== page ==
Back To Bermuda


By Lee Pace

What goes around, comes around.

All of the early golf courses in the Sandhills featured greens made of a sand-and-clay base until architect and green keeper Donald Ross developed a strain of bermuda grass in the 1930s that could survive the heavy play the area received during its prime fall-through-spring season.


Ross Legacy Enhanced Once Again


The 1928 Pine Needles golf course reopened in early September with freshly planted bermuda greens, some new bunkers and a few subtle tweaks to its overall appearance. The project improves the playability and ambiance of a classic Donald Ross course that, paired with the Mid Pines layout across Midland Road, gives Pine Needles and Mid Pines resorts as fine a set of vintage Ross courses as exist in the world.


Remembering Peggy Kirk Bell, the ‘First Lady of Golf’


Remembering Peggy Kirk Bell, golf writers offer tribute to the First Lady of Golf. 

Since the passing of golf pioneer Peggy Kirk Bell on November 23, 2016, golf writers, icons and media outlets have paid tribute, honoring her legacy and sharing stories of her many achievements and contributions to golf, golf instruction and to Pine Needles-Mid Pines Resort.

Below please find a small sample of their tributes.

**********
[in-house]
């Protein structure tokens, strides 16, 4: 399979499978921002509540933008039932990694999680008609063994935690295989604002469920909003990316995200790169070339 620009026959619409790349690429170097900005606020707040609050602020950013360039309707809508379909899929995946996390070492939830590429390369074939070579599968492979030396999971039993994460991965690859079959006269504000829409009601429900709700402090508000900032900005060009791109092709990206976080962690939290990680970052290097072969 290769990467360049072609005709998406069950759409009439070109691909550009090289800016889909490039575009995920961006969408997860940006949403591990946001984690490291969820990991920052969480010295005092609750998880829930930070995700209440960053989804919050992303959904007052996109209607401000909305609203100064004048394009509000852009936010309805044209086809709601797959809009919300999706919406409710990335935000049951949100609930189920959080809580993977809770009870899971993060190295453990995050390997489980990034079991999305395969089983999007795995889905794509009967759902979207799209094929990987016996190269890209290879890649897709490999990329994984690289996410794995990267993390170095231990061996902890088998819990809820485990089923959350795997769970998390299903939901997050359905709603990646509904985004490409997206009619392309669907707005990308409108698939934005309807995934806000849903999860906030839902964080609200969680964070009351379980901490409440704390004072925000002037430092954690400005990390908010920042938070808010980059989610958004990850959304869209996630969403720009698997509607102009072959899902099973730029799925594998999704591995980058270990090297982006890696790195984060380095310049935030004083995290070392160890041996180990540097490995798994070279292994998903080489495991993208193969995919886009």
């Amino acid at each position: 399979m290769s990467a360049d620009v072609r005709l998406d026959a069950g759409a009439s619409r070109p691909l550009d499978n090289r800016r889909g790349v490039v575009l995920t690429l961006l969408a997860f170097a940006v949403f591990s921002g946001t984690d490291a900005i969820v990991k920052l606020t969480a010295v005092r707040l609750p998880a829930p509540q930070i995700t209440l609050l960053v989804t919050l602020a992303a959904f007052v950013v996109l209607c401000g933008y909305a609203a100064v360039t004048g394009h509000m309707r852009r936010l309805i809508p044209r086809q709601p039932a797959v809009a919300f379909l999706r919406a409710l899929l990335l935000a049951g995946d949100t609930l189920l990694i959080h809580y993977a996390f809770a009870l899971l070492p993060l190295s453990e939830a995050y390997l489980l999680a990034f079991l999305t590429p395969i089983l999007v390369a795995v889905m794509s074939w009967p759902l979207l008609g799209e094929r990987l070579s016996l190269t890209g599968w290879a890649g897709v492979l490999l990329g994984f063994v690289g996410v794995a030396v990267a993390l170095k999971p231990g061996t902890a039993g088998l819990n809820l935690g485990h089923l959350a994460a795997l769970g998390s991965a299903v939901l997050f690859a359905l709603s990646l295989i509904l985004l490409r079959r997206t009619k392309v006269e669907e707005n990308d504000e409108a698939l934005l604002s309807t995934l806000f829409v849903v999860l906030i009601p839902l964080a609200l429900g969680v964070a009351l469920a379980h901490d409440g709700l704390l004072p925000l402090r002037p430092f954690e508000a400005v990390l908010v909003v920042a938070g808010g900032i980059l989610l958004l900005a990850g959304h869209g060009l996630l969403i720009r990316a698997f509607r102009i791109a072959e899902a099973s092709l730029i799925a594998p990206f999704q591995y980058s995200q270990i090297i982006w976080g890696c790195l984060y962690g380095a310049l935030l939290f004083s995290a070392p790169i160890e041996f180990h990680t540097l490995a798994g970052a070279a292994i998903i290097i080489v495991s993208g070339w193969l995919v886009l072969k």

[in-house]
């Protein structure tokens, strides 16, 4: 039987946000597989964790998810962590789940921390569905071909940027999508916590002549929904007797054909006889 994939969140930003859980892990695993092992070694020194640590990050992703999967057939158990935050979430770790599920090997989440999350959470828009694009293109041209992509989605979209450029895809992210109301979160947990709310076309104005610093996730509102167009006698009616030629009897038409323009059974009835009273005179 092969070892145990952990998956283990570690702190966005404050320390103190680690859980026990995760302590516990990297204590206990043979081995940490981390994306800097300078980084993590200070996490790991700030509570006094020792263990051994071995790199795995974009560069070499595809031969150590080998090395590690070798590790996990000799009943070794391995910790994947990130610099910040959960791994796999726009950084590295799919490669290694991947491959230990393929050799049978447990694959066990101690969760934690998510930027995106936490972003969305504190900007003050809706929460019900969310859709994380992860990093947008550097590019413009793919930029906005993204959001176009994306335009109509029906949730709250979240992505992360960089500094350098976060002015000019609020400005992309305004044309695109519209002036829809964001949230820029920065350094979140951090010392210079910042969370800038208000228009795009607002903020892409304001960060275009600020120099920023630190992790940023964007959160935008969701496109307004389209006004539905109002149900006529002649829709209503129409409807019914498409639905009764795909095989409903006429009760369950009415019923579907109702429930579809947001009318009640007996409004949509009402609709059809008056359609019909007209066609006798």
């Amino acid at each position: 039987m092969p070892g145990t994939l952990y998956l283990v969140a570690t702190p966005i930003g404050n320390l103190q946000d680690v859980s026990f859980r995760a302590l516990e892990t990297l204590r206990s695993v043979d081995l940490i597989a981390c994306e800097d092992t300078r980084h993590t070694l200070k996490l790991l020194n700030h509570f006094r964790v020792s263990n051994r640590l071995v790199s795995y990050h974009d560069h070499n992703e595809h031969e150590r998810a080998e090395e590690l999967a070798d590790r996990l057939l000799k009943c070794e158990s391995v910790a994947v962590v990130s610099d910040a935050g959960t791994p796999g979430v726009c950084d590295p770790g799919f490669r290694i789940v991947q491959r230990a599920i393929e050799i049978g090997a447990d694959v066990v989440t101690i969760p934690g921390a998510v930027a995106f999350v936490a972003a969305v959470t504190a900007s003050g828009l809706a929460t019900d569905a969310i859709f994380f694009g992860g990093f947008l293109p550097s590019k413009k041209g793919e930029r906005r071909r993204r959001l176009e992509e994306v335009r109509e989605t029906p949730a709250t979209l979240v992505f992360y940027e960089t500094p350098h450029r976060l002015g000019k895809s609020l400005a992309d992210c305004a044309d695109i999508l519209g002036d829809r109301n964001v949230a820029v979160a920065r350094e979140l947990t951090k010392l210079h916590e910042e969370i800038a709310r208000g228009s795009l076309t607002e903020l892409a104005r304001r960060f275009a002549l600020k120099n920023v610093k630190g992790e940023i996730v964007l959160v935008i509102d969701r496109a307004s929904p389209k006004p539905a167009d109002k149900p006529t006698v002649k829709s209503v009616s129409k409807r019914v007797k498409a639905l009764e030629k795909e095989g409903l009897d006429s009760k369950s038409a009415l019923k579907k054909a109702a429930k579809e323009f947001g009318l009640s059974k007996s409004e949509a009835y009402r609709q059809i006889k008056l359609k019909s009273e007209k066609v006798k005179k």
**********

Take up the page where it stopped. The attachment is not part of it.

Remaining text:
The Pilot: In Golf and Life, Peggy Kirk Bell’s Timing Was Impeccable


By Laura Douglass, The Pilot

Bing Crosby serenaded her in the Pine Needles bar. Perry Como played her course. Jimmy Carter stayed at the lodge during the National Governors’ Convention. Rudy Vallee was a guest and she played with Jackie Gleason, Michael Jordan, and Supreme Court Justice Sandra Day O’Connor.


Pine Needles Announces the Passing of Matriarch Peggy Kirk Bell at Age 95


SOUTHERN PINES, N.C. – November 24, 2016 – A pioneer of American golf has died at the age of 95.

Peggy Kirk Bell of Southern Pines died at her home Wednesday evening, November 23, surrounded by her family. Her death ends a colorful and distinguished career as one of golf’s best-known and most popular players, teachers and ambassadors. Her many contributions to the game were spread out over more than 70 years.


1996 U.S. Open, Annika Sorenstam Annika Sorenstam & Peggy Kirk Bell, 1996 U.S. Women's Open

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